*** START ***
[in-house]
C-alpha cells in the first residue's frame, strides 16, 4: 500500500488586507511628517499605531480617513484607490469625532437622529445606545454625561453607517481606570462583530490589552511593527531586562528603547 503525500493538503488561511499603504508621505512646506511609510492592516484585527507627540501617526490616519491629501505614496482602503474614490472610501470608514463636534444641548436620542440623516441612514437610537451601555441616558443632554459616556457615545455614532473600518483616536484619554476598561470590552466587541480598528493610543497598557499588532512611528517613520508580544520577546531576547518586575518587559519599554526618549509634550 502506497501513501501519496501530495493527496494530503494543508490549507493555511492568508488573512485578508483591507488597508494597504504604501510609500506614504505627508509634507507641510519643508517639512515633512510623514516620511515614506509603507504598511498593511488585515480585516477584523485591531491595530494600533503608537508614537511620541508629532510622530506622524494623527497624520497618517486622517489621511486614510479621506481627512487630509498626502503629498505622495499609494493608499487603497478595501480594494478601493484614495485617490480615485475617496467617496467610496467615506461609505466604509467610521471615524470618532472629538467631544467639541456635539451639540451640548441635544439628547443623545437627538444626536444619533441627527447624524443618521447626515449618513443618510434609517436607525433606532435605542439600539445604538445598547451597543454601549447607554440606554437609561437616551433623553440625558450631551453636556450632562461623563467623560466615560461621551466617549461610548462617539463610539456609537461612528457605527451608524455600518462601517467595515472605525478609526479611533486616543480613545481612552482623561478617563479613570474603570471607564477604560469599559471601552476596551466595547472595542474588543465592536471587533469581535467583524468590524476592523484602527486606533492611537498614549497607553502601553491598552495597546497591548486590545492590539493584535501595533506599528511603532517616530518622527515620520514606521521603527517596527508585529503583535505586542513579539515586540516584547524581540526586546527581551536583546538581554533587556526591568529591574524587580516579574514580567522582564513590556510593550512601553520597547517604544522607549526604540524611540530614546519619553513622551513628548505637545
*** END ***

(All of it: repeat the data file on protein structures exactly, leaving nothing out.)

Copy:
[in-house]
C-alpha cells in the first residue's frame, strides 16, 4: 500500500488586507511628517499605531480617513484607490469625532437622529445606545454625561453607517481606570462583530490589552511593527531586562528603547 503525500493538503488561511499603504508621505512646506511609510492592516484585527507627540501617526490616519491629501505614496482602503474614490472610501470608514463636534444641548436620542440623516441612514437610537451601555441616558443632554459616556457615545455614532473600518483616536484619554476598561470590552466587541480598528493610543497598557499588532512611528517613520508580544520577546531576547518586575518587559519599554526618549509634550 502506497501513501501519496501530495493527496494530503494543508490549507493555511492568508488573512485578508483591507488597508494597504504604501510609500506614504505627508509634507507641510519643508517639512515633512510623514516620511515614506509603507504598511498593511488585515480585516477584523485591531491595530494600533503608537508614537511620541508629532510622530506622524494623527497624520497618517486622517489621511486614510479621506481627512487630509498626502503629498505622495499609494493608499487603497478595501480594494478601493484614495485617490480615485475617496467617496467610496467615506461609505466604509467610521471615524470618532472629538467631544467639541456635539451639540451640548441635544439628547443623545437627538444626536444619533441627527447624524443618521447626515449618513443618510434609517436607525433606532435605542439600539445604538445598547451597543454601549447607554440606554437609561437616551433623553440625558450631551453636556450632562461623563467623560466615560461621551466617549461610548462617539463610539456609537461612528457605527451608524455600518462601517467595515472605525478609526479611533486616543480613545481612552482623561478617563479613570474603570471607564477604560469599559471601552476596551466595547472595542474588543465592536471587533469581535467583524468590524476592523484602527486606533492611537498614549497607553502601553491598552495597546497591548486590545492590539493584535501595533506599528511603532517616530518622527515620520514606521521603527517596527508585529503583535505586542513579539515586540516584547524581540526586546527581551536583546538581554533587556526591568529591574524587580516579574514580567522582564513590556510593550512601553520597547517604544522607549526604540524611540530614546519619553513622551513628548505637545